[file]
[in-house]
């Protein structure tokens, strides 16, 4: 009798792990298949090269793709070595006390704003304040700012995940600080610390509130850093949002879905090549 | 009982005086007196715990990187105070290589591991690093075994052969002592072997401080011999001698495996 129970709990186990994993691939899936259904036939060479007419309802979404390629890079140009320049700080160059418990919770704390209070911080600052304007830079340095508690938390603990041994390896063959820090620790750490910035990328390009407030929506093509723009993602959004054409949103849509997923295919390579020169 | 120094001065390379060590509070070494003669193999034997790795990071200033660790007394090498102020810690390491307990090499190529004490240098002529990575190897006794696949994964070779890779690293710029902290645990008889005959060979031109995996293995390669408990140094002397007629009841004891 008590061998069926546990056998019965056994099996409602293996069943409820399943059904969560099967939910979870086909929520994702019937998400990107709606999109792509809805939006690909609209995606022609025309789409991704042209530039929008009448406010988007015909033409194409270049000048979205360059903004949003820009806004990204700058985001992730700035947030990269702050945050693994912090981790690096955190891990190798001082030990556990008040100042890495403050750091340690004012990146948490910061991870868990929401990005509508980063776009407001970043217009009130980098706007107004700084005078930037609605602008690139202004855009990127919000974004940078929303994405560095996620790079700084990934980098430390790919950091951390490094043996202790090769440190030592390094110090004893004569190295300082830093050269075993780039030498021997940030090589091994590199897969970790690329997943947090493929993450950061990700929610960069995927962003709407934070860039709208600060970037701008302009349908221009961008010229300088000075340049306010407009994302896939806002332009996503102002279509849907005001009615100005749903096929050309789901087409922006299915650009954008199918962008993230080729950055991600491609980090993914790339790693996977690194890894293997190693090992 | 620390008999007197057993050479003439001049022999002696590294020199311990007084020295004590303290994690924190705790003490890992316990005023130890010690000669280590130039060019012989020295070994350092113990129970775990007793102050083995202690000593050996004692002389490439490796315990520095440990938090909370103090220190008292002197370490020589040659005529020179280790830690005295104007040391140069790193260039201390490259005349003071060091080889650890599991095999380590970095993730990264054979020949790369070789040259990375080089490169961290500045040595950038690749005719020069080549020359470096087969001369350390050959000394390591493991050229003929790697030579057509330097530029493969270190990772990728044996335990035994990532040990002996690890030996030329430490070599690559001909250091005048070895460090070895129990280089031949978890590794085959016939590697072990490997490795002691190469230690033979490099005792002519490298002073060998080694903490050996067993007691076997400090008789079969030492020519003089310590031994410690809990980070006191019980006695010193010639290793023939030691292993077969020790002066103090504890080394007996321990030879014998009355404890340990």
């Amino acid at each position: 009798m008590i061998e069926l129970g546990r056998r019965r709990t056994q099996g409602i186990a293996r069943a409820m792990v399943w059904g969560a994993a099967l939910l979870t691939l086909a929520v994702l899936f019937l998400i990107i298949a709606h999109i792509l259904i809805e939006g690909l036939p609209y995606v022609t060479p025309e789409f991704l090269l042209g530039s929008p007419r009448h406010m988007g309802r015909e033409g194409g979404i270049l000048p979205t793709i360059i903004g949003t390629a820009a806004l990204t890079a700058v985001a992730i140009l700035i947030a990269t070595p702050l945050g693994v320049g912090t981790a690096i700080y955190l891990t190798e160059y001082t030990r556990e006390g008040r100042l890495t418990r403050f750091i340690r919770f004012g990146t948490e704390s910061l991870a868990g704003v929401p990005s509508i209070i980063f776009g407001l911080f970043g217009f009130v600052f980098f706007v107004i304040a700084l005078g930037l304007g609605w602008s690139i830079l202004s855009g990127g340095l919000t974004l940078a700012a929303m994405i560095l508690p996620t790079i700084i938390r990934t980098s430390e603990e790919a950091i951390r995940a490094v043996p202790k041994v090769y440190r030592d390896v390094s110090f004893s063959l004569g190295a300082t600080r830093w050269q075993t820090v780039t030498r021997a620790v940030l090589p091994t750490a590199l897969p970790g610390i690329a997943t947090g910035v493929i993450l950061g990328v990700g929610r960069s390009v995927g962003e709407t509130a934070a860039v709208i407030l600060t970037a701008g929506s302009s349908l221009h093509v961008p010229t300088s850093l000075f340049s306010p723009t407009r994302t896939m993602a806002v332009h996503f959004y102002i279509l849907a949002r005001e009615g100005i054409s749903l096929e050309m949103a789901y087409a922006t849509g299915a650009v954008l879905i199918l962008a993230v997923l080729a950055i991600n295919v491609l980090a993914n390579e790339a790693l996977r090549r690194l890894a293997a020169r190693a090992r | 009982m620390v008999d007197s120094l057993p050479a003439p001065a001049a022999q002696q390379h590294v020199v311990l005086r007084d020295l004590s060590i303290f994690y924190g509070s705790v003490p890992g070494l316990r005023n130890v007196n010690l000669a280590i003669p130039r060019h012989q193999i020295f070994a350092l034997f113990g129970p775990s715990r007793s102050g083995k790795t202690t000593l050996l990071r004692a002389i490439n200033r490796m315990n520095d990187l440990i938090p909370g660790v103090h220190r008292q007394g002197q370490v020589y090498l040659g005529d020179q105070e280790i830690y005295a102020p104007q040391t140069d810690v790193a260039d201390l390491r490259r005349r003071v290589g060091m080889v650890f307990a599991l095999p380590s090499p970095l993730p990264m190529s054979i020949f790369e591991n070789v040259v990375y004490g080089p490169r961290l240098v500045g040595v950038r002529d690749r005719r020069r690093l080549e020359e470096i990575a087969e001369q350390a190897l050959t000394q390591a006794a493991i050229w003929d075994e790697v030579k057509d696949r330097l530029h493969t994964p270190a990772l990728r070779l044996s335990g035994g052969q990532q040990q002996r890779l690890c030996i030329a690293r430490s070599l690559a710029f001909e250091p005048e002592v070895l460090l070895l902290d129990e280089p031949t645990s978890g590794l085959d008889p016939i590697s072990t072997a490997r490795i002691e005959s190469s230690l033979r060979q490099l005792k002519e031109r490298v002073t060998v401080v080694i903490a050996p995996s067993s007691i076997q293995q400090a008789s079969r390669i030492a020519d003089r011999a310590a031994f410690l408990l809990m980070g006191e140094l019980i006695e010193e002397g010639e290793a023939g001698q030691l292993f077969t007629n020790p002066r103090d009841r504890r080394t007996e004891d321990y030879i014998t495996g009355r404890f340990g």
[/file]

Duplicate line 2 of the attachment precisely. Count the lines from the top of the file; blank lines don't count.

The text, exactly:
């Protein structure tokens, strides 16, 4: 009798792990298949090269793709070595006390704003304040700012995940600080610390509130850093949002879905090549 | 009982005086007196715990990187105070290589591991690093075994052969002592072997401080011999001698495996 129970709990186990994993691939899936259904036939060479007419309802979404390629890079140009320049700080160059418990919770704390209070911080600052304007830079340095508690938390603990041994390896063959820090620790750490910035990328390009407030929506093509723009993602959004054409949103849509997923295919390579020169 | 120094001065390379060590509070070494003669193999034997790795990071200033660790007394090498102020810690390491307990090499190529004490240098002529990575190897006794696949994964070779890779690293710029902290645990008889005959060979031109995996293995390669408990140094002397007629009841004891 008590061998069926546990056998019965056994099996409602293996069943409820399943059904969560099967939910979870086909929520994702019937998400990107709606999109792509809805939006690909609209995606022609025309789409991704042209530039929008009448406010988007015909033409194409270049000048979205360059903004949003820009806004990204700058985001992730700035947030990269702050945050693994912090981790690096955190891990190798001082030990556990008040100042890495403050750091340690004012990146948490910061991870868990929401990005509508980063776009407001970043217009009130980098706007107004700084005078930037609605602008690139202004855009990127919000974004940078929303994405560095996620790079700084990934980098430390790919950091951390490094043996202790090769440190030592390094110090004893004569190295300082830093050269075993780039030498021997940030090589091994590199897969970790690329997943947090493929993450950061990700929610960069995927962003709407934070860039709208600060970037701008302009349908221009961008010229300088000075340049306010407009994302896939806002332009996503102002279509849907005001009615100005749903096929050309789901087409922006299915650009954008199918962008993230080729950055991600491609980090993914790339790693996977690194890894293997190693090992 | 620390008999007197057993050479003439001049022999002696590294020199311990007084020295004590303290994690924190705790003490890992316990005023130890010690000669280590130039060019012989020295070994350092113990129970775990007793102050083995202690000593050996004692002389490439490796315990520095440990938090909370103090220190008292002197370490020589040659005529020179280790830690005295104007040391140069790193260039201390490259005349003071060091080889650890599991095999380590970095993730990264054979020949790369070789040259990375080089490169961290500045040595950038690749005719020069080549020359470096087969001369350390050959000394390591493991050229003929790697030579057509330097530029493969270190990772990728044996335990035994990532040990002996690890030996030329430490070599690559001909250091005048070895460090070895129990280089031949978890590794085959016939590697072990490997490795002691190469230690033979490099005792002519490298002073060998080694903490050996067993007691076997400090008789079969030492020519003089310590031994410690809990980070006191019980006695010193010639290793023939030691292993077969020790002066103090504890080394007996321990030879014998009355404890340990």